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I'm looking for an intuitive answer why a GLM LASSO model selects a specific predictor out of a group of highly correlated ones, and why it does so differently then the best subset feature selection.

From the geometry of the LASSO shown in Fig 2 in Tibshirani 1996 I'm led to believe that LASSO selects the predictor with the greater variance.

Now suppose that I use best subset selection with 10 fold CV, to obtain 2 predictors for a logistic regression model and I have reasonable prior knowledge that these 2 predictors are optimal (in 0-1 loss sense).

The LASSO solution favors a less parsimonious (5 predictors) solution with greater prediction error. Intuitively, what causes the difference to arise? Is it because of the way LASSO selects among correlated predictors?

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LASSO differs from best-subset selection in terms of penalization and path dependence.

In best-subset selection, presumably CV was used to identify that 2 predictors gave the best performance. During CV, full-magnitude regression coefficients without penalization would have been used for evaluating how many variables to include. Once the decision was made to use 2 predictors, then all combinations of 2 predictors would be compared on the full data set, in parallel, to find the 2 for the final model. Those 2 final predictors would be given their full-magnitude regression coefficients, without penalization, as if they had been the only choices all along.

You can think of LASSO as starting with a large penalty on the sum of the magnitudes of the regression coefficients, with the penalty gradually relaxed. The result is that variables enter one at a time, with a decision made at each point during the relaxation whether it's more valuable to increase the coefficients of the variables already in the model, or to add another variable. But when you get, say, to a 2-variable model, the regression coefficients allowed by LASSO will be lower in magnitude than those same variables would have in the standard non-penalized regressions used to compare 2-variable and 3-variable models in best-subset selection.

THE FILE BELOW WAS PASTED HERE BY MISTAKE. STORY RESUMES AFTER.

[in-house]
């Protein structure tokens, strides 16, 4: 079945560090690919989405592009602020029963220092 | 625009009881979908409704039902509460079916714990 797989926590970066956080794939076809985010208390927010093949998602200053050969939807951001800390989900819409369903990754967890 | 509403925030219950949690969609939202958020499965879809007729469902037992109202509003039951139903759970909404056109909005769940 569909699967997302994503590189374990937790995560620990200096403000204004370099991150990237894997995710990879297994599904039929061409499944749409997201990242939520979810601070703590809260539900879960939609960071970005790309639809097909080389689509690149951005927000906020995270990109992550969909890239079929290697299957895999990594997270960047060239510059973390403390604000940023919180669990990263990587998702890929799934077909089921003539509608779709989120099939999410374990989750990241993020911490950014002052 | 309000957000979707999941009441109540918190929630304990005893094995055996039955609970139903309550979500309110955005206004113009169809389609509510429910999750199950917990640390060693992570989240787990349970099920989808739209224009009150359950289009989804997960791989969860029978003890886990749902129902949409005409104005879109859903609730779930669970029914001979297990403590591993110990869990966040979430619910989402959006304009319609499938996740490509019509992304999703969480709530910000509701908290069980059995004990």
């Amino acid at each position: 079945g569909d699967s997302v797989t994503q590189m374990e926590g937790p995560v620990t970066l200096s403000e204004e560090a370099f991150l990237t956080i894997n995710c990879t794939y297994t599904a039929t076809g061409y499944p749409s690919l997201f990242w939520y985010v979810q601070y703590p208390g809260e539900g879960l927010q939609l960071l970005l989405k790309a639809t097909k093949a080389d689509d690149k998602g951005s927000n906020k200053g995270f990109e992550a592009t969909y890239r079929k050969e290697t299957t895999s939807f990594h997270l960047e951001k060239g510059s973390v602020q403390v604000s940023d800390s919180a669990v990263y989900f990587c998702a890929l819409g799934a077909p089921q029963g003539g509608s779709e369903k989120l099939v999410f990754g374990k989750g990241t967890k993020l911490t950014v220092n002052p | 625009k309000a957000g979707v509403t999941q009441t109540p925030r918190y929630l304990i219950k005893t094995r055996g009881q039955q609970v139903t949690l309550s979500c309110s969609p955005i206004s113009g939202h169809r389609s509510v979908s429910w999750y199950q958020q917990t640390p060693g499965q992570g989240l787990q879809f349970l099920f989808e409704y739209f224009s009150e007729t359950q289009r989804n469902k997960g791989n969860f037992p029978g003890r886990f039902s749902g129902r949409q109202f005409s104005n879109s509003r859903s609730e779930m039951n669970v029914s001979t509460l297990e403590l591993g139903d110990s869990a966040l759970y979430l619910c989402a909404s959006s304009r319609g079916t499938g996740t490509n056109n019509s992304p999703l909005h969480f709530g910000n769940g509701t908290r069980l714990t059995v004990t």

This can be thought of as making it easier for new variables to enter in LASSO than in best-subset selection. Heuristically, LASSO trades off potentially lower-than-actual regression coefficients against the uncertainty in how many variables should be included. This would tend to include more variables in a LASSO model, and potentially worse performance for LASSO if you knew for sure that only 2 variables needed to be included. But if you already knew how many predictor variables should be included in the correct model, you probably wouldn't be using LASSO.

Nothing so far has depended on collinearity, which leads different types of arbitrariness in variable selection in best-subset versus LASSO. In this example, best-subset examined all possible combinations of 2 predictors and chose the best among those combinations. So the best 2 for that particular data sample win.

LASSO, with its path dependence in adding one variable at a time, means that an early choice of one variable may influence when other variables correlated to it enter later in the relaxation process. It's also possible for a variable to enter early and then for its LASSO coefficient to drop as other correlated variables enter.

In practice, the choice among correlated predictors in final models with either method is highly sample dependent, as can be checked by repeating these model-building processes on bootstrap samples of the same data. If there aren't too many predictors, and your primary interest is in prediction on new data sets, ridge regression, which tends to keep all predictors, may be a better choice.

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